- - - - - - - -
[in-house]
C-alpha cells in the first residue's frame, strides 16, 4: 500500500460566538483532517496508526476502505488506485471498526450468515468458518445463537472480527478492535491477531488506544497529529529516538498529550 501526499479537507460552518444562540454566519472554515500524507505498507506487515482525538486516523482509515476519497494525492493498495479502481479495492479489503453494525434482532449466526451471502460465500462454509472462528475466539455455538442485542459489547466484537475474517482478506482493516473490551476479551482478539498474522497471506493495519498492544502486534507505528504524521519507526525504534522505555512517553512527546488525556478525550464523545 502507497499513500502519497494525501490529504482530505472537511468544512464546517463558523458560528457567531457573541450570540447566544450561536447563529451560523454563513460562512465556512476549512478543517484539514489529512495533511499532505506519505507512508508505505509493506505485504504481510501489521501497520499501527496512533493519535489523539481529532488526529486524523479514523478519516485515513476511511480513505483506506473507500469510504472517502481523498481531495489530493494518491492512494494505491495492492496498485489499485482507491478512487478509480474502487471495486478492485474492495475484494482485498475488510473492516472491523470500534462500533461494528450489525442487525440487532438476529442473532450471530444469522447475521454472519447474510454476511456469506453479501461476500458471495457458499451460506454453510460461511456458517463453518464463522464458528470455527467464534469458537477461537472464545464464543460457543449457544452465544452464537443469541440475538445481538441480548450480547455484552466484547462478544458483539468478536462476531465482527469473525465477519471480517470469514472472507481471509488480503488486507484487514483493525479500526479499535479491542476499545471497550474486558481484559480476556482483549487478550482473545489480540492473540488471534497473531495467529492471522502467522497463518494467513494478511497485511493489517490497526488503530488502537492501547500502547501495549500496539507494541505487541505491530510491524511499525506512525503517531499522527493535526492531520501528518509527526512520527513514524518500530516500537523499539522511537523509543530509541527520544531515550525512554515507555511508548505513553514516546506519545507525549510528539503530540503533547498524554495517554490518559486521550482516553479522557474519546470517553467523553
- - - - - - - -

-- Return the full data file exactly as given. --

[in-house]
C-alpha cells in the first residue's frame, strides 16, 4: 500500500460566538483532517496508526476502505488506485471498526450468515468458518445463537472480527478492535491477531488506544497529529529516538498529550 501526499479537507460552518444562540454566519472554515500524507505498507506487515482525538486516523482509515476519497494525492493498495479502481479495492479489503453494525434482532449466526451471502460465500462454509472462528475466539455455538442485542459489547466484537475474517482478506482493516473490551476479551482478539498474522497471506493495519498492544502486534507505528504524521519507526525504534522505555512517553512527546488525556478525550464523545 502507497499513500502519497494525501490529504482530505472537511468544512464546517463558523458560528457567531457573541450570540447566544450561536447563529451560523454563513460562512465556512476549512478543517484539514489529512495533511499532505506519505507512508508505505509493506505485504504481510501489521501497520499501527496512533493519535489523539481529532488526529486524523479514523478519516485515513476511511480513505483506506473507500469510504472517502481523498481531495489530493494518491492512494494505491495492492496498485489499485482507491478512487478509480474502487471495486478492485474492495475484494482485498475488510473492516472491523470500534462500533461494528450489525442487525440487532438476529442473532450471530444469522447475521454472519447474510454476511456469506453479501461476500458471495457458499451460506454453510460461511456458517463453518464463522464458528470455527467464534469458537477461537472464545464464543460457543449457544452465544452464537443469541440475538445481538441480548450480547455484552466484547462478544458483539468478536462476531465482527469473525465477519471480517470469514472472507481471509488480503488486507484487514483493525479500526479499535479491542476499545471497550474486558481484559480476556482483549487478550482473545489480540492473540488471534497473531495467529492471522502467522497463518494467513494478511497485511493489517490497526488503530488502537492501547500502547501495549500496539507494541505487541505491530510491524511499525506512525503517531499522527493535526492531520501528518509527526512520527513514524518500530516500537523499539522511537523509543530509541527520544531515550525512554515507555511508548505513553514516546506519545507525549510528539503530540503533547498524554495517554490518559486521550482516553479522557474519546470517553467523553